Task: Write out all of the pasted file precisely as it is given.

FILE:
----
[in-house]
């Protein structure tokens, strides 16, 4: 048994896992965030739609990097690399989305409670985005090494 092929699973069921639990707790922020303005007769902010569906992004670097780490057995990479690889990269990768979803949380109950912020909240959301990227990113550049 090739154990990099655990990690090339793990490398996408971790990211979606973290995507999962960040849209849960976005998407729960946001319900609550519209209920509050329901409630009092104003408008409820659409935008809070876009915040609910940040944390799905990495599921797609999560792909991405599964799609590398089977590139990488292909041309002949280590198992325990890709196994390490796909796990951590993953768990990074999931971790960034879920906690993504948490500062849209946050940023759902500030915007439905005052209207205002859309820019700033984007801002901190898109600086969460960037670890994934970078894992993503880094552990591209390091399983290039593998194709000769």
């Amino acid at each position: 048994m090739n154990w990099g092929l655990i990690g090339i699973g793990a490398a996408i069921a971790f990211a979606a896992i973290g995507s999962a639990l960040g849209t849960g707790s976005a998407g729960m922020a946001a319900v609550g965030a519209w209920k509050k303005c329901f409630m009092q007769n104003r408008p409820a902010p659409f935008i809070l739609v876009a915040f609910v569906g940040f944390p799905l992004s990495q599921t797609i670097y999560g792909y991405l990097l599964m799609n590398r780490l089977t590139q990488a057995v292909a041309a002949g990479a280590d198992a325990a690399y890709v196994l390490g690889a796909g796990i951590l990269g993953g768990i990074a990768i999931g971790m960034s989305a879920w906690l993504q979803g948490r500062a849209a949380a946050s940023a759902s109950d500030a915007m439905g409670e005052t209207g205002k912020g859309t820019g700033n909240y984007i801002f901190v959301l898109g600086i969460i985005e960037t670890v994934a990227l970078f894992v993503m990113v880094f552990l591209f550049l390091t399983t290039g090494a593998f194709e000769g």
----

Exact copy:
[in-house]
């Protein structure tokens, strides 16, 4: 048994896992965030739609990097690399989305409670985005090494 092929699973069921639990707790922020303005007769902010569906992004670097780490057995990479690889990269990768979803949380109950912020909240959301990227990113550049 090739154990990099655990990690090339793990490398996408971790990211979606973290995507999962960040849209849960976005998407729960946001319900609550519209209920509050329901409630009092104003408008409820659409935008809070876009915040609910940040944390799905990495599921797609999560792909991405599964799609590398089977590139990488292909041309002949280590198992325990890709196994390490796909796990951590993953768990990074999931971790960034879920906690993504948490500062849209946050940023759902500030915007439905005052209207205002859309820019700033984007801002901190898109600086969460960037670890994934970078894992993503880094552990591209390091399983290039593998194709000769």
């Amino acid at each position: 048994m090739n154990w990099g092929l655990i990690g090339i699973g793990a490398a996408i069921a971790f990211a979606a896992i973290g995507s999962a639990l960040g849209t849960g707790s976005a998407g729960m922020a946001a319900v609550g965030a519209w209920k509050k303005c329901f409630m009092q007769n104003r408008p409820a902010p659409f935008i809070l739609v876009a915040f609910v569906g940040f944390p799905l992004s990495q599921t797609i670097y999560g792909y991405l990097l599964m799609n590398r780490l089977t590139q990488a057995v292909a041309a002949g990479a280590d198992a325990a690399y890709v196994l390490g690889a796909g796990i951590l990269g993953g768990i990074a990768i999931g971790m960034s989305a879920w906690l993504q979803g948490r500062a849209a949380a946050s940023a759902s109950d500030a915007m439905g409670e005052t209207g205002k912020g859309t820019g700033n909240y984007i801002f901190v959301l898109g600086i969460i985005e960037t670890v994934a990227l970078f894992v993503m990113v880094f552990l591209f550049l390091t399983t290039g090494a593998f194709e000769g």